Moving Ahead

I need to do this. Create this blog that is. There are ¬†blogs which focus on¬†parenting special needs adults but I figured I’d add myself among them.

My sweet son (whom I will refer to as A.) will be 23 in a few months. Diagnosed with that ever-present catch-all PDD NOS as a little guy, it became clear an Asperger’s diagnosis fit more accurately.

A. attended a specialized school throughout high school then proceeded to a district life and job skills program for three years. He currently lives at home with us and continues in another skills-for-daily-living program. Not much has changed in terms of him growing skill-wise. I see my expectations and hopes for him must rise ever so slowly. Planning (and worrying with good reason) for his future is an exercise in patience and boy, am I in short supply of that these days.

I’ll work on that.

A.’s rigidity–one hallmark of his diagnosis–is a continuous issue. When it comes to facts on topics he’s interested in, he follows logic thoroughly and is quite the intellectual. He resorts to illogical discussion when he fears his little thought-construct is being challenged.

This isn’t new information. What is new for me though is my son’s emerging adulthood. There’s much that’s clearly different than a typical 23 year old life. A.’s emotional and maturity level will likely continue to fall short of his peers.

Thankfully, A. is able to stay on his own during the day, cook, bake and walk to local places such as the library and pharmacy. I’m uncomfortable having him cross a busy intersection or walk home in the dark. I fear for his vulnerability and his lack of ability in knowing what to do in case of an emergency. We won’t leave him overnight on his own. We still must remind him to pay attention to the life skill of personal hygiene. He disagrees on the frequency of showering. I try to gently steer him past his comfort zone.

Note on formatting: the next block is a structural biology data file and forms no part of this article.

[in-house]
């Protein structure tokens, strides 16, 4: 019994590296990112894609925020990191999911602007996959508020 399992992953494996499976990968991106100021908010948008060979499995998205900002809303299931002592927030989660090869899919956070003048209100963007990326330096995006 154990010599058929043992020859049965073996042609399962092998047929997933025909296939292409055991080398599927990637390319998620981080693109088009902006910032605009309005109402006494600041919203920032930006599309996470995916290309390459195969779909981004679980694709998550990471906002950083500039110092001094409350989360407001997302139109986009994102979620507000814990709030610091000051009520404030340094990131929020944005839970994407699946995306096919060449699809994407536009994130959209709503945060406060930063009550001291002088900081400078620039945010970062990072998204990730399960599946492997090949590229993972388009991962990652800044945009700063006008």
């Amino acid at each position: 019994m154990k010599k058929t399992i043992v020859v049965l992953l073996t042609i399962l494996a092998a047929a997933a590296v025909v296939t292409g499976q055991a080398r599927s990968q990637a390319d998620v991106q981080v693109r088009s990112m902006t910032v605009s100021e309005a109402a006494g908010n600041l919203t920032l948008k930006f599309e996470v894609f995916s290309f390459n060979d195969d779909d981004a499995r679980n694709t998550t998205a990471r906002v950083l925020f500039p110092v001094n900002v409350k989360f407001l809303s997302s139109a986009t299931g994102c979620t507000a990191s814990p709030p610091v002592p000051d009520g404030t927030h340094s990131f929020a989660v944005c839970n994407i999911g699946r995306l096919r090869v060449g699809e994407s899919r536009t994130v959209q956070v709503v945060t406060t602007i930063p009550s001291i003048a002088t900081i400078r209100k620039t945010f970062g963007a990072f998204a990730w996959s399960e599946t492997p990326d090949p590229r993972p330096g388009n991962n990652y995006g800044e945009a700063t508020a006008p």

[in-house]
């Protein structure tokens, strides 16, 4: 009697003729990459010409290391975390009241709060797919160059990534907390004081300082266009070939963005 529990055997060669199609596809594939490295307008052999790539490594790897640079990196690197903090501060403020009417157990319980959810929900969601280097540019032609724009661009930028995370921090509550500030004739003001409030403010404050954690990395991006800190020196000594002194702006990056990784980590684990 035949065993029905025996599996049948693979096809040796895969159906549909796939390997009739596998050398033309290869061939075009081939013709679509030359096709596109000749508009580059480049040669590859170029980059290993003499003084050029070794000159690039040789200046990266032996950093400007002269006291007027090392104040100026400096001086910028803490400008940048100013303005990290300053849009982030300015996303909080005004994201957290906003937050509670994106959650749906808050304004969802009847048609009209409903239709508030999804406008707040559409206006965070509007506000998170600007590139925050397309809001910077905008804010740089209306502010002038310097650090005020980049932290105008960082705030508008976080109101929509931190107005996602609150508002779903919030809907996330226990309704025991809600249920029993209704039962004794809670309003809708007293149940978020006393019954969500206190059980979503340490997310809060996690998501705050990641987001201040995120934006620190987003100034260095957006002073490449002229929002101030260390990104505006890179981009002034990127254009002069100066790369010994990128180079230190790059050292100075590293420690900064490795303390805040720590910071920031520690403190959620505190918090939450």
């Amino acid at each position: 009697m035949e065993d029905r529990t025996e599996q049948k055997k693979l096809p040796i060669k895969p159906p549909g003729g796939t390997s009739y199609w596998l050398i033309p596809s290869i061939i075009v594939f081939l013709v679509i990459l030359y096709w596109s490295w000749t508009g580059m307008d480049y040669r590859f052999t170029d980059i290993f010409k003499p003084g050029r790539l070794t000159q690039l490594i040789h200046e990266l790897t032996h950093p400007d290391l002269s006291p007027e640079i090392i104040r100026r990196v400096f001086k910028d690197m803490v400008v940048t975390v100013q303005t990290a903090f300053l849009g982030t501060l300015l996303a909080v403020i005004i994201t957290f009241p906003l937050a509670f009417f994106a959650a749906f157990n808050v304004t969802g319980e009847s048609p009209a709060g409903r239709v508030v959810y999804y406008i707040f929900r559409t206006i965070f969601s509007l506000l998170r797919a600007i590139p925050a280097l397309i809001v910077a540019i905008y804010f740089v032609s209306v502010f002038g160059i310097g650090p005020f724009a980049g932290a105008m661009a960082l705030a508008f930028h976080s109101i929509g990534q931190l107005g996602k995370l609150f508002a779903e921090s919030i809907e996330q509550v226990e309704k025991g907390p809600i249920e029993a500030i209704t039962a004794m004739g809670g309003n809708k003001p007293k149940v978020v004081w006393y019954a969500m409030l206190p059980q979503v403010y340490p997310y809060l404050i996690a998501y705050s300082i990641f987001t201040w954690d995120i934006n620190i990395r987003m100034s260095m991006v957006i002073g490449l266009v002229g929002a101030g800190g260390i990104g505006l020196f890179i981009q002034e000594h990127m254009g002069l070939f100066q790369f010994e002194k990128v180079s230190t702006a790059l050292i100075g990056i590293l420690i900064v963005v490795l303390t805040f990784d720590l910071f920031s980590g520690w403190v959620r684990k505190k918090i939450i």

I know I’m past mine.

X, S







4 thoughts on “Moving Ahead

  1. Thanks for starting this blog and sharing your story. My daughter H is 17, so I’m just getting my feet wet with what the future holds longterm. And all the legal stuff at age 18. And what the heck happens when they age out of school at age 21! I must admit to feeling overwhelmed. I can also completely relate to losing patience. It can be so challenging and anxiety-provoking parenting a child with special needs! Especially as they get older.


    • Thanks so much Debbie! Your interest is much appreciated. I live in NJ so we receive a budget from the agency to use for programs. Not enough for what I’d like to have him in but we keep on plugging. Thanks again!


  2. Thanks for starting this important conversation. I have a 30 yo daughter R who is in residential setting for almost 2 yrs (dx autism) and 2 young adults with Aspergers at home. We are starting paperwork to get state benefits for them. Also working on out of housing plans which will be challenging on the small budget they will get from the state if they qualify. Both are very bright and articulate but have the usual Aspy things such as episodes of brain fog, poor executive function, and mood problems. We applied for the newest United Way housing opening soon in Ft Lee but they weren’t a good fit for several reasons. Also, no pet policy which was a deal breaker for my daughter who is joined by the hip to her cat. We have learned to keep focusing on the big picture while taking one baby step at a time.


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